This story originally appeared in the Fall 2019 issue of Domino, titled “Modern Vintage.” Subscribe to be the first to receive each issue.
When winemakers Camille and Guillaume Boillot—along with their children, Paul (11), Charlie (9), and Joseph (3)—first acquired their dream property in France’s Burgundy region, it was wild and abandoned. The crumbling dry-stone house (then called Mon Caprice) was typical of the area, where historic villages and grand 19th-century châteaus are surrounded by celebrated vineyards.
Camille, an interior designer, had hoped to restore the existing structure with the help of a local contractor. But when she discovered the building was damaged beyond repair, she recruited Thomas Walter of Atelier Ordinaire—a Strasbourg-based architect she found on Instagram—to design a tailor-made home. “We loved his pure lines and modern way of using wood,” says Camille. “His spaces give a sense of serenity, and we feel like we’re on holiday every day—which certainly makes life with three kids much easier.”
The open-plan interior of the farmhouse practically glows thanks to an abundance of pale fir-wood paneling, cream resin floors, and textiles in milky neutrals and faded sage hues. Natural light streams in through vast sliding doors that lead out onto a rambling garden, patio, and pool set among majestic native oak and pine trees. Inside, the layout is defined by functionality: a clever combination of closed storage—with plenty of built-in drawers and baskets to hide less appealing necessities—and open shelves, displaying handmade ceramics and vintage kitchenware. The long custom farm table serves as a central hub for family meals and school projects. “I like for us all to be together,” says Camille. Upstairs, the bedrooms are built around a playroom that has all the makings of a tree house—hidden nooks and ladders to climb up into loft beds, a skylight, and leafy green wallpaper included.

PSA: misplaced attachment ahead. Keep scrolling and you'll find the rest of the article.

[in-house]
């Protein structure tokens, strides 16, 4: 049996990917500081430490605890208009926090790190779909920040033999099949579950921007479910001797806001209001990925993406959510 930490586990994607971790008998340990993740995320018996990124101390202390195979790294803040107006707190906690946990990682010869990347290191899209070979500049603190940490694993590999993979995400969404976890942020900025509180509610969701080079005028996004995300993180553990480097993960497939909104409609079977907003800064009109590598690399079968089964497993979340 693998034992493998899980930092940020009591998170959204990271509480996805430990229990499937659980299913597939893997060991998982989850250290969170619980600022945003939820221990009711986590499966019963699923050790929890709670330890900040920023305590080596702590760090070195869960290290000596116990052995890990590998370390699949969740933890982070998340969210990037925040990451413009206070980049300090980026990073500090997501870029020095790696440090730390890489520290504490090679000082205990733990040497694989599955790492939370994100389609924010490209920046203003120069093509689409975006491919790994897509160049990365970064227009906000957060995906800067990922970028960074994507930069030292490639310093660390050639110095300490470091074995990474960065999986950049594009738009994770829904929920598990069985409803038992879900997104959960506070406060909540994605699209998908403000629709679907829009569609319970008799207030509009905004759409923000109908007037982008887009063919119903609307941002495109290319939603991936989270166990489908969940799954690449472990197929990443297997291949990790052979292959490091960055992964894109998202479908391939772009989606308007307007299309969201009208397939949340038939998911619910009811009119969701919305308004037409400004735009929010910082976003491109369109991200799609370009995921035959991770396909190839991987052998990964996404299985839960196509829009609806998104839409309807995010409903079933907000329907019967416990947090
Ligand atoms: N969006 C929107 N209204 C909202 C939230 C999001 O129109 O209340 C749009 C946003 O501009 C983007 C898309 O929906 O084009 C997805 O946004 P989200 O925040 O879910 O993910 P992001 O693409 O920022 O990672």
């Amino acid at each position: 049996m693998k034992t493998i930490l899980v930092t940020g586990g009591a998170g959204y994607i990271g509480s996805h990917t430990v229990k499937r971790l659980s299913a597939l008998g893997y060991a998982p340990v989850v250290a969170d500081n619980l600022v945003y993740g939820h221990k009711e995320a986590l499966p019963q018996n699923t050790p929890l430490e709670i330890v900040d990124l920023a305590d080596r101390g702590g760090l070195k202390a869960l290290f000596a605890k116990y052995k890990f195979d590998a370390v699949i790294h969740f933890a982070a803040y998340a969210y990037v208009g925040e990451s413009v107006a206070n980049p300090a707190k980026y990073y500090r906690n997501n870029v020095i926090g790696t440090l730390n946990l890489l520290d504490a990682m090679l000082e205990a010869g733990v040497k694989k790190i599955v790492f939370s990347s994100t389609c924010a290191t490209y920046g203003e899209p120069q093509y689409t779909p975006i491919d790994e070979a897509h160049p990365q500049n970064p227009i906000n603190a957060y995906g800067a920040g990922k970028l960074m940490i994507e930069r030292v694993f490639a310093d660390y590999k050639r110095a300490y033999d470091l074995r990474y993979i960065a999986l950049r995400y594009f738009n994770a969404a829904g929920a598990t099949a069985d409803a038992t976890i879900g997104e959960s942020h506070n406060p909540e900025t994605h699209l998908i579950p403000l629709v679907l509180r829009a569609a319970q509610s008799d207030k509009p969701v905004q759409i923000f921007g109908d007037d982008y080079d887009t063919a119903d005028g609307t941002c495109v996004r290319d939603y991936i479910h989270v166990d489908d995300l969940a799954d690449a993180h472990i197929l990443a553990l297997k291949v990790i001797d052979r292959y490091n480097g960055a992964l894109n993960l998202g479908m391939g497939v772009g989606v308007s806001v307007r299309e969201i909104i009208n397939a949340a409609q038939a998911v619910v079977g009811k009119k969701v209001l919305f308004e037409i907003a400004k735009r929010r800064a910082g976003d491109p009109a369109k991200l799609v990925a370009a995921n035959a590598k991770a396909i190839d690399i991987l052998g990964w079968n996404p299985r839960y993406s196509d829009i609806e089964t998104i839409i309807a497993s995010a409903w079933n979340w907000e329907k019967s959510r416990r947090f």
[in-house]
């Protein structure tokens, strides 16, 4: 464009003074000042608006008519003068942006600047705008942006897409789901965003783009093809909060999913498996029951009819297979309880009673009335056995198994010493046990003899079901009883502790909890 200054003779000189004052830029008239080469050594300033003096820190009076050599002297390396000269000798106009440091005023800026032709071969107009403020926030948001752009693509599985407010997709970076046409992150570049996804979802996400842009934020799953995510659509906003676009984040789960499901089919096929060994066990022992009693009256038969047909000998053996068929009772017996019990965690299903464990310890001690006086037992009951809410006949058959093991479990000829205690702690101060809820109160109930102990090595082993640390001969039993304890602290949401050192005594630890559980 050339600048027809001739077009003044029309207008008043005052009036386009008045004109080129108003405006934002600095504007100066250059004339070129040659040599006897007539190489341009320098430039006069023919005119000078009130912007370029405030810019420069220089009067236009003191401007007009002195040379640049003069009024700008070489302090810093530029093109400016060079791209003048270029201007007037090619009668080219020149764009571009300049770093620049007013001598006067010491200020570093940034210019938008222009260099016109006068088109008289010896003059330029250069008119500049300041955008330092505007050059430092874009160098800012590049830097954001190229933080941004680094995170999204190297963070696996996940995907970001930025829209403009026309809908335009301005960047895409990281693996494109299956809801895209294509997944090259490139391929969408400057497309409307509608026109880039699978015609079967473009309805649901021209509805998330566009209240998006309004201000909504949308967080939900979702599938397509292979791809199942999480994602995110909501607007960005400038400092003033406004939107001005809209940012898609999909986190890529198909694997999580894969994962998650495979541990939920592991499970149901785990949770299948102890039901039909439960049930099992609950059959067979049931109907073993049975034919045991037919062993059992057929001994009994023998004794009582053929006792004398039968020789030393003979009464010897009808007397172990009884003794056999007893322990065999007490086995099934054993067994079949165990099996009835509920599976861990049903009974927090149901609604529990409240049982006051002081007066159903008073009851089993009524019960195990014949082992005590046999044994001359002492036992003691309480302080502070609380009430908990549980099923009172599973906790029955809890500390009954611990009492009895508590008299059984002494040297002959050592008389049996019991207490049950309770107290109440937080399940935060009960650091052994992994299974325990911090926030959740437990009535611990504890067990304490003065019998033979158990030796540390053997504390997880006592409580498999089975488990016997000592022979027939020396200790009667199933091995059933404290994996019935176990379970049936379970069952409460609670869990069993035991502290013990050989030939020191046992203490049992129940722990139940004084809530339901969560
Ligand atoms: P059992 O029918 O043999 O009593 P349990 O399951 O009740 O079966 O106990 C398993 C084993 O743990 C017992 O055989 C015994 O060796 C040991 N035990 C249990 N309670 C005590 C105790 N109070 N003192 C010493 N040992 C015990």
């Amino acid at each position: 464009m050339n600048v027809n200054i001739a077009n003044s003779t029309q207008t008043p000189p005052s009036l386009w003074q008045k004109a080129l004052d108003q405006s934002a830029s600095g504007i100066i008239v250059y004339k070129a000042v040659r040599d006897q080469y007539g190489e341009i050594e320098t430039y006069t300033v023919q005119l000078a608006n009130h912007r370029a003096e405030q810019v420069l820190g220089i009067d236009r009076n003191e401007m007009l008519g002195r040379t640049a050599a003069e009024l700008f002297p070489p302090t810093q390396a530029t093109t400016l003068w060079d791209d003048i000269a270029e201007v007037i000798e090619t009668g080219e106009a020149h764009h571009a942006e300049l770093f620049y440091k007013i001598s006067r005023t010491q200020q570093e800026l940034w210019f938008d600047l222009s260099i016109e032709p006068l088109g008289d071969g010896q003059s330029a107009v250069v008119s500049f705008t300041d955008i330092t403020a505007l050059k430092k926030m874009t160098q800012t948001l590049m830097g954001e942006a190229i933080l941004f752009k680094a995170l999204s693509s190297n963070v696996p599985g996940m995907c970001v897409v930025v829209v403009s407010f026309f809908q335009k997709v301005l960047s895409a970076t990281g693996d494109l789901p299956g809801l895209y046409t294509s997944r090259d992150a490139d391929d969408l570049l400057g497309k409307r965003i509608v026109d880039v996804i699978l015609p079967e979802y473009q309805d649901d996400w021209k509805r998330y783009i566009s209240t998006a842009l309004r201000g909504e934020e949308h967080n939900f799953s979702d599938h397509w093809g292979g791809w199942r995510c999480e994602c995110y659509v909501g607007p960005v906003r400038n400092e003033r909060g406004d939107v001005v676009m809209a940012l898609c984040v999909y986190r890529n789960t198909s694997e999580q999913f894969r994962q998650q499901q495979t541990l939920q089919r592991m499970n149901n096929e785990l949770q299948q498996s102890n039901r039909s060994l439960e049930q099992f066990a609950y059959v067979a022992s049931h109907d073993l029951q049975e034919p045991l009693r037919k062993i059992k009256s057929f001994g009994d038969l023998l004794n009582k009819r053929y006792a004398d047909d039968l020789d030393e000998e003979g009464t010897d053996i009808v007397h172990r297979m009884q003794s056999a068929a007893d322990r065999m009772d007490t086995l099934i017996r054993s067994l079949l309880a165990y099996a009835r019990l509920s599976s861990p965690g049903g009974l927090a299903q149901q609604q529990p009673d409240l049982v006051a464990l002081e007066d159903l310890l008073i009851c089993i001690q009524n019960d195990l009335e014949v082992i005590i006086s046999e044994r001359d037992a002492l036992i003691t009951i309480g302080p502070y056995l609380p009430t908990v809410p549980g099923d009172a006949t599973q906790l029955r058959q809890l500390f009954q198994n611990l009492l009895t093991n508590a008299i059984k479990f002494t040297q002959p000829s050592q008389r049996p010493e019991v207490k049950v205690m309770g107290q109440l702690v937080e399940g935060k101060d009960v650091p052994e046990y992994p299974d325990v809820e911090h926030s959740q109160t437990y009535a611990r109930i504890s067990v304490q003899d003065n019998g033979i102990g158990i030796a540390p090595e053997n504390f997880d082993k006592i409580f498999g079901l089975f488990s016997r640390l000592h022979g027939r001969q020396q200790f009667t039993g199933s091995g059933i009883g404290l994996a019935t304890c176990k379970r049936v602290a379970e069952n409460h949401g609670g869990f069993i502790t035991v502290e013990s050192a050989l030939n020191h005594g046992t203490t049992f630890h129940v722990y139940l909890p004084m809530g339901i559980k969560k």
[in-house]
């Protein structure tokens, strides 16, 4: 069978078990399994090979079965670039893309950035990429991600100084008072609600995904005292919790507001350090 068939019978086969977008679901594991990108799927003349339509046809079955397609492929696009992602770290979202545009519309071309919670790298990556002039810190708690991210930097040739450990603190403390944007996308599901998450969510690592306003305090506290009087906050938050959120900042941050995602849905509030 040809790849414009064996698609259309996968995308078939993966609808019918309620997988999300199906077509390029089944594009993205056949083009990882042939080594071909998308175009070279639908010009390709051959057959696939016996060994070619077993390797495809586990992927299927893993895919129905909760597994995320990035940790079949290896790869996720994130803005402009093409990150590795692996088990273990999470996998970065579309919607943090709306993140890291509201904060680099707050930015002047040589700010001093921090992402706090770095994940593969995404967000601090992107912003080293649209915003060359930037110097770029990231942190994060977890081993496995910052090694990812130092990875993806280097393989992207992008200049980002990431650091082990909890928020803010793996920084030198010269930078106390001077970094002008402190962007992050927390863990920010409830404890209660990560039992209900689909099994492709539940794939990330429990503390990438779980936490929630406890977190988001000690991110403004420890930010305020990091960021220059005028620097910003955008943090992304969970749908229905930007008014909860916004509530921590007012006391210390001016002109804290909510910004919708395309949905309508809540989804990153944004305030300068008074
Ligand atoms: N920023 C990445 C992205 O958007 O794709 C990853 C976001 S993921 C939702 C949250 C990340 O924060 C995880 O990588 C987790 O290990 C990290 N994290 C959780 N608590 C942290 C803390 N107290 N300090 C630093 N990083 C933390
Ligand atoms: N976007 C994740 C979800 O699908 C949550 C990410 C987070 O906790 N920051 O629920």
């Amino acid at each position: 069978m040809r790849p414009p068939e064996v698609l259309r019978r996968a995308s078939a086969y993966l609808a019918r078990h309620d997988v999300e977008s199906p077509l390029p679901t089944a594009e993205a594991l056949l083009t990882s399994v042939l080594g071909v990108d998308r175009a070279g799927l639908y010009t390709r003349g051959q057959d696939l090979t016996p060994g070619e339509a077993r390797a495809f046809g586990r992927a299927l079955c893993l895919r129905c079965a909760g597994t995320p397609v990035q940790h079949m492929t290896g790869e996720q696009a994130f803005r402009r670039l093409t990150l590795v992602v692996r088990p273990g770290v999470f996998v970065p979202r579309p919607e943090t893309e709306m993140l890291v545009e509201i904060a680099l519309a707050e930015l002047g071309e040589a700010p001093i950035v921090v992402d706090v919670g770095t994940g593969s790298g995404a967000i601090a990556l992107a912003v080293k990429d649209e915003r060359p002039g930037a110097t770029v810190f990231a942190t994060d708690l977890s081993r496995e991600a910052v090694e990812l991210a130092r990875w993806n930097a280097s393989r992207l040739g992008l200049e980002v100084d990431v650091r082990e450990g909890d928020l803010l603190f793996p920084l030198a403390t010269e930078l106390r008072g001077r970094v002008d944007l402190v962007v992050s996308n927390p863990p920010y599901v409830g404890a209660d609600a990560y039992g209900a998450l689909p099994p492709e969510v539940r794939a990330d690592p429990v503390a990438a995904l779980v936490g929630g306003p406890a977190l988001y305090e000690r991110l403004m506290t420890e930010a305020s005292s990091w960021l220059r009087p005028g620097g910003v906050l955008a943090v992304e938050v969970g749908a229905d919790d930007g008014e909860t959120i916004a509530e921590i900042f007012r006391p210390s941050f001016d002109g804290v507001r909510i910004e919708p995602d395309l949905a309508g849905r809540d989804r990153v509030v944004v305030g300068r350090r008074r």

Color and patterns pop up sparingly throughout the space—some gray-blue tile in the master bath; a whimsical salmon pink velvet settee; more botanical prints on an accent wall—keeping things from looking too sterile while also maintaining a calming, streamlined vibe. Another visual break: nature itself. Big windows frame the outdoors “like paintings,” says Camille. “We preferred to start with a soft and refined base, which emphasizes the warmth of the wood and highlights the surrounding landscape.”
Slowly, the family is restoring the other buildings on the property to include guest quarters for visiting friends and foreign wine importers. Sunny days are spent in the garden and, come harvest time, in the vineyard (Guillaume is a fifth-generation winemaker). If there’s anything the Boillots have learned by spending a lifetime in a business—and an area—that resists the hurried pace of modern life, it’s that it doesn’t pay to rush. “I think we will add little by little,” says Camille. “We’re giving ourselves time.”
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